A Quick Guide To Dealing With Poor Performance


A Quick Guide To Dealing With Poor Performance

In today’s Sales Insight blog post, I want to talk about dealing with poor performance.

My first and most important piece of advice is to ensure that you do actually deal with it. In my experience, sales managers too often try to avoid the difficult conversations but, over time, this only serves to make the situation become more uncomfortable for both parties.

Use the three box challenge to identify your high and low performers

One of the exercises I like to get sales leaders to do is the three box challenge, where you categorise your team into the following groups:

  • Role Models – the high flyers in your team who are getting the results and doing it in the right way.
  • Average Performers – those who, with the right kind of support and development, could become high performers in the future.
  • Low Performers – the people on your team who you don’t feel will make it based on their current performance.

Of course, the vast majority of leaders do have a percentage of their team who they class as Low Performers, at which point I would have to ask why those people are being allowing to exist in that state; they are potentially anchoring the entire team’s performance.

Take a look at your own leadership style

Another suggestion is to take a look at yourself in terms of your leadership style. In his book Hundred Percenters, Mark Murphy identifies the “two most important differentiating factors in separating exceptional from average leaders” as:

  • Challenge – the extent to which a leader challenges their people.
  • Emotional Connection – the degree of emotional connection that leaders build with their people.

Those leaders who are reaching 100% success rates are typically those who deliver a high level of challenge and who have that high level of emotional connection with their team as well.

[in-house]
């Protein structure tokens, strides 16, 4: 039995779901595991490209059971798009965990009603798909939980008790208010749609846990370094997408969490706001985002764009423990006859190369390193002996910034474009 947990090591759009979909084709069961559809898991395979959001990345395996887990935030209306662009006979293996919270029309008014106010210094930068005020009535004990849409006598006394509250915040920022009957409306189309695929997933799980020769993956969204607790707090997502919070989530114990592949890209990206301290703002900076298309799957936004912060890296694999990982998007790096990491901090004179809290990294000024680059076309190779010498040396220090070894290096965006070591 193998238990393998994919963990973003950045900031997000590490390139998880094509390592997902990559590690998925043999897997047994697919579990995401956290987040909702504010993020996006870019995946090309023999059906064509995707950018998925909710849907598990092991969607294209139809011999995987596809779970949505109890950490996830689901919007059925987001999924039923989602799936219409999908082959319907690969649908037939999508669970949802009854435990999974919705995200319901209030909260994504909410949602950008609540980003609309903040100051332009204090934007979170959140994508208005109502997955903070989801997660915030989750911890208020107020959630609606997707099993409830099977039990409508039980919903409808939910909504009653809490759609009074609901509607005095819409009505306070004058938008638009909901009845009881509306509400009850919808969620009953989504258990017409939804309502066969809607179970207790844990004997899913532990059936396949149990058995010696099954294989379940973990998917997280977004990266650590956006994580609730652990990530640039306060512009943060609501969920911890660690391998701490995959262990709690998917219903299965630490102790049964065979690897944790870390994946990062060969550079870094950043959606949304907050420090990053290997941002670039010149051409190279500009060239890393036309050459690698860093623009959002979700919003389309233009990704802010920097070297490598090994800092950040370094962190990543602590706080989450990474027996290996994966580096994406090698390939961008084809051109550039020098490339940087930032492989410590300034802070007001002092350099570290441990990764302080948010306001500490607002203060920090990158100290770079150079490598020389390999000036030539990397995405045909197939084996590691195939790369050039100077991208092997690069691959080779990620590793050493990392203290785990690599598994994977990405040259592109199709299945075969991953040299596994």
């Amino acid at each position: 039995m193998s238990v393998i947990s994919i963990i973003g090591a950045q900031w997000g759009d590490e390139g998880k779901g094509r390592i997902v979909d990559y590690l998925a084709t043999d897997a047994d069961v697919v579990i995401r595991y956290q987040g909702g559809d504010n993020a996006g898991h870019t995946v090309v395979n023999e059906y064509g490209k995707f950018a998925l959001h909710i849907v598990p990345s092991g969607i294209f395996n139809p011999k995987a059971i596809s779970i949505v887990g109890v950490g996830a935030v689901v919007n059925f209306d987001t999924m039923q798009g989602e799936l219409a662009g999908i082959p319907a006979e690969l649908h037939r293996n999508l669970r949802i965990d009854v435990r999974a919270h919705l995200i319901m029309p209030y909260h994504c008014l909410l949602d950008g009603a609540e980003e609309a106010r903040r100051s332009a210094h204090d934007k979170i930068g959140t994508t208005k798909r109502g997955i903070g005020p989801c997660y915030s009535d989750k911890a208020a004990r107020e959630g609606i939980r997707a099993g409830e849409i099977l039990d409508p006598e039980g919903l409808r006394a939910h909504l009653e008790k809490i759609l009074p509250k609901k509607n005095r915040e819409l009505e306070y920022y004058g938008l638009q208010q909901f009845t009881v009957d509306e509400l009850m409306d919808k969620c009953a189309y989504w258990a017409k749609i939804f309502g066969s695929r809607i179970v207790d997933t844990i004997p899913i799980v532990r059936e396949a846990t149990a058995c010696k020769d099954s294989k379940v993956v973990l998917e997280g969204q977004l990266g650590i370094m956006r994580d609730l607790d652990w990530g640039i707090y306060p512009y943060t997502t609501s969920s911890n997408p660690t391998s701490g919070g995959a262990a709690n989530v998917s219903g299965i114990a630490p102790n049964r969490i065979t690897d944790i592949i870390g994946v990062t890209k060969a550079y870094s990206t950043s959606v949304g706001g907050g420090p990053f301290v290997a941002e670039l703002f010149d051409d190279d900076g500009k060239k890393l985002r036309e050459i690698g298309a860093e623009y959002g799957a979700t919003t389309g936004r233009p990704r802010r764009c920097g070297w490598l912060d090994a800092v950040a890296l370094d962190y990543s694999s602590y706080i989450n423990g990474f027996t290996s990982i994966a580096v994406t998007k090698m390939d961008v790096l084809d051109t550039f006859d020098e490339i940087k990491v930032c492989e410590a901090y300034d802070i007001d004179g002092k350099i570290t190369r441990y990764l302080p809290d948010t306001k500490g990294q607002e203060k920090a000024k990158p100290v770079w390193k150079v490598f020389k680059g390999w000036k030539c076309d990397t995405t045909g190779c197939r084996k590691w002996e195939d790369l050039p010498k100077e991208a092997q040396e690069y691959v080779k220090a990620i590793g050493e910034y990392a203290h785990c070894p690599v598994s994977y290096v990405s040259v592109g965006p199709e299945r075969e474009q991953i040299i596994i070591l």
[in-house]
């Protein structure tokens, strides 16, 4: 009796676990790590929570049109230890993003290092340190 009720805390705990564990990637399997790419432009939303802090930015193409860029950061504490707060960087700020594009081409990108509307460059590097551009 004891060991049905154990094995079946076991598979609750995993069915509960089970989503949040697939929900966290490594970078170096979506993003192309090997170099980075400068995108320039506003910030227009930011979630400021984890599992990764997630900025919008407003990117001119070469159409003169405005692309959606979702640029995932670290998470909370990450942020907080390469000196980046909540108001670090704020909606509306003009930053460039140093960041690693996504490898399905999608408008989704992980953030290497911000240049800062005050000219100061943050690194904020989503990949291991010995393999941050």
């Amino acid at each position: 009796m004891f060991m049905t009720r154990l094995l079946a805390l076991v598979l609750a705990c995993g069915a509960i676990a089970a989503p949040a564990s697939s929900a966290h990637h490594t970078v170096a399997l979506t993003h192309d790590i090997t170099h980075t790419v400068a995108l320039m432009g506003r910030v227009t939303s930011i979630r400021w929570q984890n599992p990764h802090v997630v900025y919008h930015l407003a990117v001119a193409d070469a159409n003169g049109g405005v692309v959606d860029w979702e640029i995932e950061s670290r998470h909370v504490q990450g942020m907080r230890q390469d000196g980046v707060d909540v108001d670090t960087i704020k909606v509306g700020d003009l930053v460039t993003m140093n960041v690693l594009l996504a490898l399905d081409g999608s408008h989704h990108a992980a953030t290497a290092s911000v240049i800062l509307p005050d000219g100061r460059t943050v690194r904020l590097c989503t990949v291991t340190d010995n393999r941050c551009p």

Pre-empt poor performance to improve your team

We can actually pre-empt poor performance by being more effective, not just in our initial coaching, but by delivering performance coaching.

As part of this process I’d recommend telling your team where they stand today, what their performance levels are like (honestly), and work out what their business and personal goals look like over a period of time.

It would be lovely to think there was a linear progression of performance improvement over time but, as we know, this isn’t the reality. Performance has peaks and troughs, so if we can help coach people thorough this by dealing with any signs of low performance early on, we’re able to correct any issues with the individual before they become a major problem.

Competence vs commitment

Another important element of performance improvement lies in understanding whether the individual’s current state is a result of a competence issue, or a commitment issue, or perhaps a bit of both.

Once this has been determined, we can change our style accordingly, so as to ensure maximum positive impact on the individual’s performance.

For example, if someone has low competence but they are highly committed, our approach would be to guide them to additional learning and development opportunities, to allow their competency to rise.

If, however, someone in your team is considered to be on the low commitment spectrum, it might be that they’re in the wrong role, particularly if they’re also low in competence as well. Of course, reasons for low commitment should first be established, as this can be due to issues in the team, or wider organisation. However, in many instances, we would want to coach those individuals into a different role, either within or outside the organisation.

Divergent and convergent thinking

Another useful process, to help individuals think through what could potentially help their own performance, is to employ Divergent and Convergent Thinking:

Divergent Thinking – Think big about all the options you have.

Convergent Thinking – Break it down into specific actions that both parties are in agreement with.

Put an end to the blame culture

The final thing I would like to look at is accountability. Whilst it is the responsibility of the sales manager to support and coach, it is the responsibility of the individual to actually address their own low performance.

What we sometimes get is a blame game going on, with below the line behaviour. This might manifest itself as people:

  • ignoring or denying there’s an issue
  • covering their tails
  • finger pointing
  • employing a wait and see attitude
  • feigning confusion
  • using terms such as “tell me what to do” or “it’s not my job”

We need to break through these blaming activities and make sure the individual is clear on; what options they’ve got, that they’ve chosen them and that they are therefore responsible for delivering them.

If you’d like to chat about this topic in more detail then please contact me at steve@salestrong.co.uk.

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